Health IT commission postpones certifications

The federally-recognized Certification Commission for Healthcare Information Technology (CCHIT) is deferring launch of its 2009-2010 certification programs until it reviews the health IT standards being developed by the Health and Human Services Department this summer under the economic stimulus law.

Established in 2004, the certification commission has developed several health IT standards and has certified vendors who meet the standards It was recognized by the Bush administration in 2006 as the only group federally authorized to certify health IT products and services. Under Bush-era policies, doctors and hospitals were encouraged to convert to digital record systems, but few did.

The Obama administration and Congress included $19 billion in the economic stimulus law in February to promote health IT adoption that includes payments to physicians and hospitals that buy and use certified systems. Under the law, HHS’ Office of the National Coordinator for Health IT will develop standards and a certification process.

The law also set up a policy committee and a standards committee to advise the national coordinator. The law did not specify a role for the CCHIT, but did not  rule one out.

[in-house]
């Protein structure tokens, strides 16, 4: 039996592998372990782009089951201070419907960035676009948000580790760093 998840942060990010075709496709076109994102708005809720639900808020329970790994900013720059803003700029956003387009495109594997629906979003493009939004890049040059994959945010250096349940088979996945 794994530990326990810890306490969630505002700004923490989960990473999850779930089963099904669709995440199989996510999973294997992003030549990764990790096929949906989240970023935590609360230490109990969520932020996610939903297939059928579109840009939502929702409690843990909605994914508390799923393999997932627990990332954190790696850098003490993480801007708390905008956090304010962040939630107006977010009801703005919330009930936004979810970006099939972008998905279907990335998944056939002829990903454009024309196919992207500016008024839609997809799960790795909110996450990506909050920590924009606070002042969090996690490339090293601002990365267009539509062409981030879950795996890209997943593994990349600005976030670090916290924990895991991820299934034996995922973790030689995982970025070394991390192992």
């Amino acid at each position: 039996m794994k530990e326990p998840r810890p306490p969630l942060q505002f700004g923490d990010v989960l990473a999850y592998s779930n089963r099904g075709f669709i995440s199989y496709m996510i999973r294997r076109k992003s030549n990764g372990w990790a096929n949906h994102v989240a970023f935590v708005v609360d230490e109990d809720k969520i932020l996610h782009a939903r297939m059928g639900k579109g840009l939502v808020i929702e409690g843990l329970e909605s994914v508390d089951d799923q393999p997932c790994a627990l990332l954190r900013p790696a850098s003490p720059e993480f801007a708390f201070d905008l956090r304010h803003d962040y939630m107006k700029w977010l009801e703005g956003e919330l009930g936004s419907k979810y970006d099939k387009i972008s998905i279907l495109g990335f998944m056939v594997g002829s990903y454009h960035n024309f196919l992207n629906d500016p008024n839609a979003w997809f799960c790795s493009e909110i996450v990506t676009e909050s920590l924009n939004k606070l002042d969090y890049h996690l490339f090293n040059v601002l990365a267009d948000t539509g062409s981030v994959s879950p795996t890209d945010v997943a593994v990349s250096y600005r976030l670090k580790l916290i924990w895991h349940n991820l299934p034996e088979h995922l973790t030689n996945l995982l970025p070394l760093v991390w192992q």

Under a May 18 implementation plan, the national coordinator is required to deliver a draft rule on standards and certification criteria to HHS by Aug. 26, 2009.

Because of that timing, the certification commission said it will not be accepting vendor applications for its 2009-2010 programs until some time after that date.

“We will defer launch of our 2009-2010 inspection programs until we have reviewed that material, in order to ensure conformance of this program to American Recovery and Reinvestment Act incentive requirements,” Mark Leavitt, certification commission chairman, said in a statement on May 19.

About the Author

Alice Lipowicz is a staff writer covering government 2.0, homeland security and other IT policies for Federal Computer Week.

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